The Chouinard Art Institute was a professional art school founded in 1921 by Nelbert Murphy Chouinard (1879–1969) in Westlake, Los Angeles, California. In 1961, Walt and Roy Disney guided the merger of the Chouinard Art Institute and the Los Angeles Conservatory of Music to establish the California Institute of the Arts. Chouinard continued to operate until the new campus opened in 1970.
Founded by artist and educator Nelbert Murphy Chouinard in 1921 with the goal of creating a renowned art school on the West Coast, the school grew during the subsequent decades and in 1935 it was recognized by the California state government as a non-profit educational facility. In 1929, Walt Disney began driving his inexperienced animators to the school for Friday night classes, a tradition that would continue for many years. Several years later Disney hired a Chouinard teacher named Donald Graham to teach more formal classes on studio property. Chouinard would later be used by Disney as a breeding ground for artists for Snow White and the Seven Dwarfs. In the early 1950s Mrs. Chouinard had a stroke and could not run the school; in gratitude for letting his animators study there, Walt Disney supported the school financially and took over administrative duties. He also attempted to expand the school into what he called a "City of the Arts". This eventually led to the merger of Chouinard and Los Angeles Conservatory of Music into the California Institute of the Arts in 1961. Chouinard officially closed when its successor began operations in 1970.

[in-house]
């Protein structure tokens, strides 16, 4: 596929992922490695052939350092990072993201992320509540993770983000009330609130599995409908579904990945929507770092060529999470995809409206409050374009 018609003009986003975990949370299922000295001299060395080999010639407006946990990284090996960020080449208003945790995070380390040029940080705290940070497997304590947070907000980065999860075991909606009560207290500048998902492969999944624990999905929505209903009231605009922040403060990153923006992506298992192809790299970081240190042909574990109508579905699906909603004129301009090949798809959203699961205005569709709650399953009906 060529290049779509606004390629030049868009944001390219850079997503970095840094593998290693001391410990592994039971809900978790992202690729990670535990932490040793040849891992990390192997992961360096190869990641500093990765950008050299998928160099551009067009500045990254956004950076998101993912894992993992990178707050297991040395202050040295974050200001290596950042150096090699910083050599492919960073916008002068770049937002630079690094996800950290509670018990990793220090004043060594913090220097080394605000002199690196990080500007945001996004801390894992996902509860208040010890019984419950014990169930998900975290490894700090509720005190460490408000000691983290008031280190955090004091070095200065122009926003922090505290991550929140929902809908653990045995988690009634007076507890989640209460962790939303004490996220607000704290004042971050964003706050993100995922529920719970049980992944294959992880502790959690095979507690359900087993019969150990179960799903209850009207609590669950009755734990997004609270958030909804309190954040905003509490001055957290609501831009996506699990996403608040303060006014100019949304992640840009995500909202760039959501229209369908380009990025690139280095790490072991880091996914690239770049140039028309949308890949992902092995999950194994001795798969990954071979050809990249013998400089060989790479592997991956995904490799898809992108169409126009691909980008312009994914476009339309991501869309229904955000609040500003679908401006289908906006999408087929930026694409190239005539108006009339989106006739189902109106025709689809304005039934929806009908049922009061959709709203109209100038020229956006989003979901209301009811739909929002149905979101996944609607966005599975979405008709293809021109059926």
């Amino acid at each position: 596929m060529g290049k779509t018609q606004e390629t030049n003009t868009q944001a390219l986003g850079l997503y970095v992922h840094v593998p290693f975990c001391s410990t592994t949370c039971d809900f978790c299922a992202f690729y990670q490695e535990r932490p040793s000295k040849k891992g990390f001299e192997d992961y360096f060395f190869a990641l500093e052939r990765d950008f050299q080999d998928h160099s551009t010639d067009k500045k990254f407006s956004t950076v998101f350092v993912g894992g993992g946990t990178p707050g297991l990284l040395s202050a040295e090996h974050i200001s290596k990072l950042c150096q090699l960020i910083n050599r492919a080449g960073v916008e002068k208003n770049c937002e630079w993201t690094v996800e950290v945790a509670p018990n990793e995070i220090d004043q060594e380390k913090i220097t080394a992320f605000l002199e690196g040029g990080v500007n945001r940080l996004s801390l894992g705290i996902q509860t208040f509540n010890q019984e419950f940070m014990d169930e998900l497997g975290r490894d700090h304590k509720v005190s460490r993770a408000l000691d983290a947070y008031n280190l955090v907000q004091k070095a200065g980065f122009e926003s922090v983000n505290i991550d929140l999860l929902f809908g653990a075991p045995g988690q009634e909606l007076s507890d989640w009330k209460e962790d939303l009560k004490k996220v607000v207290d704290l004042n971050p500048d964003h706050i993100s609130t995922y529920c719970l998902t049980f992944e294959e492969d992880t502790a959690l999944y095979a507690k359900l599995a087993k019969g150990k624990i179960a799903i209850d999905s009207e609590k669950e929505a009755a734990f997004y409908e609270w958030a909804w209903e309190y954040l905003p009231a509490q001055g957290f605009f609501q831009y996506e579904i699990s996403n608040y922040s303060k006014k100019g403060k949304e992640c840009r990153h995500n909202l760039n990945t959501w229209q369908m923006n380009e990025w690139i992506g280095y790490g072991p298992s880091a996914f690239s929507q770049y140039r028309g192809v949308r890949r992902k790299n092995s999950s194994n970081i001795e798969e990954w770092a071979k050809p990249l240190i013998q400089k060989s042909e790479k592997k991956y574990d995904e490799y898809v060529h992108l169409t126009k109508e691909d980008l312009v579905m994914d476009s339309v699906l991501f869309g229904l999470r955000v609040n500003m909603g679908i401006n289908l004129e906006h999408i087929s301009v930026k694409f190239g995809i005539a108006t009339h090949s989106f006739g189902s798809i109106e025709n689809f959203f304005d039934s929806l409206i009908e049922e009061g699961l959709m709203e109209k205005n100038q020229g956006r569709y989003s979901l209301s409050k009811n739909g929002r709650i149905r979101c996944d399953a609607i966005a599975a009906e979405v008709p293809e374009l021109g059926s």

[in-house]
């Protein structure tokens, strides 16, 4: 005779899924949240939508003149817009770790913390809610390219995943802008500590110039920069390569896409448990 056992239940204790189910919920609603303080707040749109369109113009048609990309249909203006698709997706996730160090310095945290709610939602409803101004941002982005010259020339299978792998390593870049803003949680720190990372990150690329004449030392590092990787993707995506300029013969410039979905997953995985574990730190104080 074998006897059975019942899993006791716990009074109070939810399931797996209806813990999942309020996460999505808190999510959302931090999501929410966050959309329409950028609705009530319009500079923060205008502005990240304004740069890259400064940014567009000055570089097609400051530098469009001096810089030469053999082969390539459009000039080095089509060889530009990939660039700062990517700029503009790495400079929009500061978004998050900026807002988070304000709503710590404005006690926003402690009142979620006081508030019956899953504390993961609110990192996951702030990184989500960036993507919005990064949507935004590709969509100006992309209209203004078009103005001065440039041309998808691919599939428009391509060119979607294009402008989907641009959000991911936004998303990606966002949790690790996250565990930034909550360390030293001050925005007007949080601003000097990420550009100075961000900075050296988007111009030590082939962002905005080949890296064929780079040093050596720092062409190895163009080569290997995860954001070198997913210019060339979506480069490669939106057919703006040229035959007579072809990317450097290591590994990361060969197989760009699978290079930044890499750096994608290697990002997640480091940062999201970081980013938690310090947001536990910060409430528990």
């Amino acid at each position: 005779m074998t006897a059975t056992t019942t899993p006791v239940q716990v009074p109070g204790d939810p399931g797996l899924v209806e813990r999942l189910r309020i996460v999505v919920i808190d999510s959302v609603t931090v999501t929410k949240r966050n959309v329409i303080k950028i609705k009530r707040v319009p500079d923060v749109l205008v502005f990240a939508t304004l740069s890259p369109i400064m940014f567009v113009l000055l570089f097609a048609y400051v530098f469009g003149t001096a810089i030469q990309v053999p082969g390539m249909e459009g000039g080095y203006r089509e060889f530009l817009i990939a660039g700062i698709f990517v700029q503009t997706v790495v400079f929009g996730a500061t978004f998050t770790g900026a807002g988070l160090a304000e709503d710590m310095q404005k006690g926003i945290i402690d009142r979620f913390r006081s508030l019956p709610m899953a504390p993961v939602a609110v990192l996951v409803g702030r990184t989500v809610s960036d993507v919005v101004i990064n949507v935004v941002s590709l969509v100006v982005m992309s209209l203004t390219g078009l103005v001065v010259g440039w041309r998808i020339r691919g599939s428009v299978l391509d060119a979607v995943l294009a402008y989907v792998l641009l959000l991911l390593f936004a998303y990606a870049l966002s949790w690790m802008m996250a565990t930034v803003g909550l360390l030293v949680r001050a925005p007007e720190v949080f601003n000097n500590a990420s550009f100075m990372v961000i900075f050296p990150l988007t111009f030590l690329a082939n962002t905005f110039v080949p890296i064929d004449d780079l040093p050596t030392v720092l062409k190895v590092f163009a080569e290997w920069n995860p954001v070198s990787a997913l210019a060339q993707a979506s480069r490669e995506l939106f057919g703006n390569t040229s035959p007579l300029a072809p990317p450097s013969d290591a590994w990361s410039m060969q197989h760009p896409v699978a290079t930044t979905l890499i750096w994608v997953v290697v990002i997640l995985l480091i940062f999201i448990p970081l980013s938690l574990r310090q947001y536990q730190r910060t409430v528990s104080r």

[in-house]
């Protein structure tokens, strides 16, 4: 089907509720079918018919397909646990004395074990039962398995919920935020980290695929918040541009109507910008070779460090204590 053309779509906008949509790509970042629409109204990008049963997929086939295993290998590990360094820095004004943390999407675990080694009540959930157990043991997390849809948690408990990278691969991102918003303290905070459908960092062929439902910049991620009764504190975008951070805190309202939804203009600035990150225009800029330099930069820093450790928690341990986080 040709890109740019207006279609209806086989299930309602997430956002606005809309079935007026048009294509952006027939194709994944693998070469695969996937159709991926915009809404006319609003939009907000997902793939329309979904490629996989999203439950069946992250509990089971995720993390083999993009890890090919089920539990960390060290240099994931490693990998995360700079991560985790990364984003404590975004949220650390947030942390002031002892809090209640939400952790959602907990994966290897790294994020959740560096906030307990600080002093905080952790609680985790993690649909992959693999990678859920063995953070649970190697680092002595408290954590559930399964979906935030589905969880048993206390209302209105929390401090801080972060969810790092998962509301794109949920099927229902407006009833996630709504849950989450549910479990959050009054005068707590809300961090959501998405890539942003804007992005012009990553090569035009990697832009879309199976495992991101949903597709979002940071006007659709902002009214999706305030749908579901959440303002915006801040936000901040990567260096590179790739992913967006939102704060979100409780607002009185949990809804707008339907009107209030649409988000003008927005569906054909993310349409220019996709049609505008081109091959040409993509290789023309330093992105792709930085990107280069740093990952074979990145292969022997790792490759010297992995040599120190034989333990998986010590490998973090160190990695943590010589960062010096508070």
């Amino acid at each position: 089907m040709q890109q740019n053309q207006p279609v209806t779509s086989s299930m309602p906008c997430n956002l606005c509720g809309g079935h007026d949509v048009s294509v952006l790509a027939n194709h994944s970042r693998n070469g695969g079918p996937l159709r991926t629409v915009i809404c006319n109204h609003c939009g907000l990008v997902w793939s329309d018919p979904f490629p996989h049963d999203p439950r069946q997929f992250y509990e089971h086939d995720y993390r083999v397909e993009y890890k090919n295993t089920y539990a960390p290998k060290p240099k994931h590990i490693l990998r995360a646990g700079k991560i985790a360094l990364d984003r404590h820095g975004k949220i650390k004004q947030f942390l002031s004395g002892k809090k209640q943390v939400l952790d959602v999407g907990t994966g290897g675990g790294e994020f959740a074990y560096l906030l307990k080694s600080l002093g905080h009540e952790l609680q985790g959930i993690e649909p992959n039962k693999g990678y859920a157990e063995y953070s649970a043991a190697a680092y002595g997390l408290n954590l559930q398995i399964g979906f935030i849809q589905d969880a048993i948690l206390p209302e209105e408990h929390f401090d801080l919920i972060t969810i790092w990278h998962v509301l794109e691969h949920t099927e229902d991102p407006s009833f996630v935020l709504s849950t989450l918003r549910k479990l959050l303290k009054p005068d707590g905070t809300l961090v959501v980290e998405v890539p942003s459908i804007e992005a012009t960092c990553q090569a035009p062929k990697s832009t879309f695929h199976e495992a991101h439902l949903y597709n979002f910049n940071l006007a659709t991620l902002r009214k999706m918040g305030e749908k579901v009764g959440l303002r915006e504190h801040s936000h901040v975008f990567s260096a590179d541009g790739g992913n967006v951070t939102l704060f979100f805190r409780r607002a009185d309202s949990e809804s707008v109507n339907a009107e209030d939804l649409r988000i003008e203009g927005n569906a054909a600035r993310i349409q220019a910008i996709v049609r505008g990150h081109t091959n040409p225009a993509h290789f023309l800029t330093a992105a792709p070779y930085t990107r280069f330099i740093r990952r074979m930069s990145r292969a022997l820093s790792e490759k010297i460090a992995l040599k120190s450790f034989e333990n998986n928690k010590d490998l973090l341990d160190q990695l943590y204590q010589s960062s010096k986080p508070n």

The Chouinard Art Institute building is situated at 743 Grand View Street in the Westlake district of central Los Angeles. Today it is used by the Western Day Care School, a child-care center.
Dave Tourjé, who became fascinated by the institute's history after buying and restoring Nelbert Chouinard’s 1907 home in South Pasadena, California, helped to establish the Chouinard Foundation, which produced a 2001 retrospective exhibition and gave art classes, first in its own building and then under contract with the City of Los Angeles Department of Recreation and Parks. Since 2009, when funding for the art classes ran out, Tourje has focused on keeping the Chouinard name alive, including a Chouinard Foundation website with archival material.
Produced and directed by Gianina Ferreyra in 2013, the 51-minute documentary film Curly addresses the school’s history from 1921 to 1972, including interviews with artists Larry Bell, Laddie John Dill, Llyn Foulkes, Joe Goode, Ed Ruscha, and Peter Shire, among others.
See also: Category:Chouinard Art Institute alumni
This award is given by a Chouinard peer committee to alumni or individuals associated with Chouinard Art Institute who have embodied the spirit of Nelbert Chouinard as artists and by contributions to their community. Awardees must have elevated the profile of their particular art form, broken through ceilings or set industry trends to be considered. In addition, the committee reviews each nominees past leadership roles, exhibition(s), award(s), publication(s) and if they have given back to their community philanthropically, as a teacher or as a volunteer.